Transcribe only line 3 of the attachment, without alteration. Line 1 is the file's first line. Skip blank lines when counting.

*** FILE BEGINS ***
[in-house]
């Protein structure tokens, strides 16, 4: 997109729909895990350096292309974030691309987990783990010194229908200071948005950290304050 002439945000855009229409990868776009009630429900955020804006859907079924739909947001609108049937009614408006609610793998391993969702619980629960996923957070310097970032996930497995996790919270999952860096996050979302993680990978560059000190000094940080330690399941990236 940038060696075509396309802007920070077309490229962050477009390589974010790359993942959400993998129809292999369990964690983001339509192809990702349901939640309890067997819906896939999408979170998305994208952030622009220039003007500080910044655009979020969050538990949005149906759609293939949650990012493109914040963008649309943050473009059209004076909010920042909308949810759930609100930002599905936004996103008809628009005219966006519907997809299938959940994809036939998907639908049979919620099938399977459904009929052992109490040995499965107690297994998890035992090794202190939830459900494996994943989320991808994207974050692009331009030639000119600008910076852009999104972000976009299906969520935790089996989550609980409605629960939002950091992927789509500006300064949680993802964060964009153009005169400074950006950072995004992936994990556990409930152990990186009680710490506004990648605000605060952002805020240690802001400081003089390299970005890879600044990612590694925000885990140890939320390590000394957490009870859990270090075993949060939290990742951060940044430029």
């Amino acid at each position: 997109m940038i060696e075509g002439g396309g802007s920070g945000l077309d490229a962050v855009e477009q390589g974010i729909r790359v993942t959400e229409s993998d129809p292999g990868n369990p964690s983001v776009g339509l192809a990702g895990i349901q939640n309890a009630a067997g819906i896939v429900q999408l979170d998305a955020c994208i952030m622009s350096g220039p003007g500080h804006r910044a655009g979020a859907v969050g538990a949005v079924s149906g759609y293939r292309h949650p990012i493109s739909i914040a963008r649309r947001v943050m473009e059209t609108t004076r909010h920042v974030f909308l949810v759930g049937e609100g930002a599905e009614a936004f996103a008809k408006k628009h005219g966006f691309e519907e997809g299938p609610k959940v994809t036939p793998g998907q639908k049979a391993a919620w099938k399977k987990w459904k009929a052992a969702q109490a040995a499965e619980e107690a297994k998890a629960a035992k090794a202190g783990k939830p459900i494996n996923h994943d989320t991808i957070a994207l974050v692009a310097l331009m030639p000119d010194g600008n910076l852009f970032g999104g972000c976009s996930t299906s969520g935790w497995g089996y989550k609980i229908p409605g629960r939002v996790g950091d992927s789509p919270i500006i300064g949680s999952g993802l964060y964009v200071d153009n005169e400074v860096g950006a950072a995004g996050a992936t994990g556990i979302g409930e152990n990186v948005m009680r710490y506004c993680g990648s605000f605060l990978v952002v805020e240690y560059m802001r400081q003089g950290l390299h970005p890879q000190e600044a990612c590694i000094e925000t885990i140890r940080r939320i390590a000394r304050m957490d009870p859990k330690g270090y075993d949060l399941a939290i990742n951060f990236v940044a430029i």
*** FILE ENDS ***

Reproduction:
């Amino acid at each position: 997109m940038i060696e075509g002439g396309g802007s920070g945000l077309d490229a962050v855009e477009q390589g974010i729909r790359v993942t959400e229409s993998d129809p292999g990868n369990p964690s983001v776009g339509l192809a990702g895990i349901q939640n309890a009630a067997g819906i896939v429900q999408l979170d998305a955020c994208i952030m622009s350096g220039p003007g500080h804006r910044a655009g979020a859907v969050g538990a949005v079924s149906g759609y293939r292309h949650p990012i493109s739909i914040a963008r649309r947001v943050m473009e059209t609108t004076r909010h920042v974030f909308l949810v759930g049937e609100g930002a599905e009614a936004f996103a008809k408006k628009h005219g966006f691309e519907e997809g299938p609610k959940v994809t036939p793998g998907q639908k049979a391993a919620w099938k399977k987990w459904k009929a052992a969702q109490a040995a499965e619980e107690a297994k998890a629960a035992k090794a202190g783990k939830p459900i494996n996923h994943d989320t991808i957070a994207l974050v692009a310097l331009m030639p000119d010194g600008n910076l852009f970032g999104g972000c976009s996930t299906s969520g935790w497995g089996y989550k609980i229908p409605g629960r939002v996790g950091d992927s789509p919270i500006i300064g949680s999952g993802l964060y964009v200071d153009n005169e400074v860096g950006a950072a995004g996050a992936t994990g556990i979302g409930e152990n990186v948005m009680r710490y506004c993680g990648s605000f605060l990978v952002v805020e240690y560059m802001r400081q003089g950290l390299h970005p890879q000190e600044a990612c590694i000094e925000t885990i140890r940080r939320i390590a000394r304050m957490d009870p859990k330690g270090y075993d949060l399941a939290i990742n951060f990236v940044a430029i």